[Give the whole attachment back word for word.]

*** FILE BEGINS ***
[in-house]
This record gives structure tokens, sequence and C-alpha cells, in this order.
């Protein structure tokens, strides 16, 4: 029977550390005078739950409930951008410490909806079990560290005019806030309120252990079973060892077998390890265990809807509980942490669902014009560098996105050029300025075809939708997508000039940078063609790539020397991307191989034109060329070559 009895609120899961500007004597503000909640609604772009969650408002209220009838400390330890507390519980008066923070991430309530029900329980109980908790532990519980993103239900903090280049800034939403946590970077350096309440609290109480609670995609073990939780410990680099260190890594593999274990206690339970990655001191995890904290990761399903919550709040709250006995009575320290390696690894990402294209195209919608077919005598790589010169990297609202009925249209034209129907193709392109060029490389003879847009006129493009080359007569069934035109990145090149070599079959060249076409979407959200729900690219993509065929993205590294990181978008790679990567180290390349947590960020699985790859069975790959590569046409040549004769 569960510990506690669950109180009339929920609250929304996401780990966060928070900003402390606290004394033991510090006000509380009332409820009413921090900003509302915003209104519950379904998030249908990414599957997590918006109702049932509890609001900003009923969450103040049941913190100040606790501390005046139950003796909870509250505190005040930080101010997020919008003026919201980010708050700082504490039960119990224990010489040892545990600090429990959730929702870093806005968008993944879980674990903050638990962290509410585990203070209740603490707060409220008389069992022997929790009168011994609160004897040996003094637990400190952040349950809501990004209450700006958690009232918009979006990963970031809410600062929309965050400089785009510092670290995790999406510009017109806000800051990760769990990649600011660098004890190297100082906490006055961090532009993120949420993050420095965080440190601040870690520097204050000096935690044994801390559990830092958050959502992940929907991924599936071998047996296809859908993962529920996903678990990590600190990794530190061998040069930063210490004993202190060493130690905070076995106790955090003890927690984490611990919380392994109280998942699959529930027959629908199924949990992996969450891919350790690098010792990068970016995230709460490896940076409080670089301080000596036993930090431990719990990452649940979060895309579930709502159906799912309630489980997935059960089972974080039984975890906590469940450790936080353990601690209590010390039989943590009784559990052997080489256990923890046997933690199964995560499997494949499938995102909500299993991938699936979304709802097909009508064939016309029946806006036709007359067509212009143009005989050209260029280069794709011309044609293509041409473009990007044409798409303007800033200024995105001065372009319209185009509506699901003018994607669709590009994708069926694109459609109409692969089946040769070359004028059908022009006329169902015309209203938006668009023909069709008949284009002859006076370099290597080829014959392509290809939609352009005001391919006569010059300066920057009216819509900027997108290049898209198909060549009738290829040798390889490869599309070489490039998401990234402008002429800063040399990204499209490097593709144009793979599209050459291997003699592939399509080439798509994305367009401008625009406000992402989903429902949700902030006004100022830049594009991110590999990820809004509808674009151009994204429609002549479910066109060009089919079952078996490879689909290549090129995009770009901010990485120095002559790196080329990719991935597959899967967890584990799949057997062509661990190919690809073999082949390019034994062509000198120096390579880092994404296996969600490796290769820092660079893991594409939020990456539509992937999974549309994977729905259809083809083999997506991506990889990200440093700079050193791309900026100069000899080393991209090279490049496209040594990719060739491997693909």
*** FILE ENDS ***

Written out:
[in-house]
This record gives structure tokens, sequence and C-alpha cells, in this order.
């Protein structure tokens, strides 16, 4: 029977550390005078739950409930951008410490909806079990560290005019806030309120252990079973060892077998390890265990809807509980942490669902014009560098996105050029300025075809939708997508000039940078063609790539020397991307191989034109060329070559 009895609120899961500007004597503000909640609604772009969650408002209220009838400390330890507390519980008066923070991430309530029900329980109980908790532990519980993103239900903090280049800034939403946590970077350096309440609290109480609670995609073990939780410990680099260190890594593999274990206690339970990655001191995890904290990761399903919550709040709250006995009575320290390696690894990402294209195209919608077919005598790589010169990297609202009925249209034209129907193709392109060029490389003879847009006129493009080359007569069934035109990145090149070599079959060249076409979407959200729900690219993509065929993205590294990181978008790679990567180290390349947590960020699985790859069975790959590569046409040549004769 569960510990506690669950109180009339929920609250929304996401780990966060928070900003402390606290004394033991510090006000509380009332409820009413921090900003509302915003209104519950379904998030249908990414599957997590918006109702049932509890609001900003009923969450103040049941913190100040606790501390005046139950003796909870509250505190005040930080101010997020919008003026919201980010708050700082504490039960119990224990010489040892545990600090429990959730929702870093806005968008993944879980674990903050638990962290509410585990203070209740603490707060409220008389069992022997929790009168011994609160004897040996003094637990400190952040349950809501990004209450700006958690009232918009979006990963970031809410600062929309965050400089785009510092670290995790999406510009017109806000800051990760769990990649600011660098004890190297100082906490006055961090532009993120949420993050420095965080440190601040870690520097204050000096935690044994801390559990830092958050959502992940929907991924599936071998047996296809859908993962529920996903678990990590600190990794530190061998040069930063210490004993202190060493130690905070076995106790955090003890927690984490611990919380392994109280998942699959529930027959629908199924949990992996969450891919350790690098010792990068970016995230709460490896940076409080670089301080000596036993930090431990719990990452649940979060895309579930709502159906799912309630489980997935059960089972974080039984975890906590469940450790936080353990601690209590010390039989943590009784559990052997080489256990923890046997933690199964995560499997494949499938995102909500299993991938699936979304709802097909009508064939016309029946806006036709007359067509212009143009005989050209260029280069794709011309044609293509041409473009990007044409798409303007800033200024995105001065372009319209185009509506699901003018994607669709590009994708069926694109459609109409692969089946040769070359004028059908022009006329169902015309209203938006668009023909069709008949284009002859006076370099290597080829014959392509290809939609352009005001391919006569010059300066920057009216819509900027997108290049898209198909060549009738290829040798390889490869599309070489490039998401990234402008002429800063040399990204499209490097593709144009793979599209050459291997003699592939399509080439798509994305367009401008625009406000992402989903429902949700902030006004100022830049594009991110590999990820809004509808674009151009994204429609002549479910066109060009089919079952078996490879689909290549090129995009770009901010990485120095002559790196080329990719991935597959899967967890584990799949057997062509661990190919690809073999082949390019034994062509000198120096390579880092994404296996969600490796290769820092660079893991594409939020990456539509992937999974549309994977729905259809083809083999997506991506990889990200440093700079050193791309900026100069000899080393991209090279490049496209040594990719060739491997693909």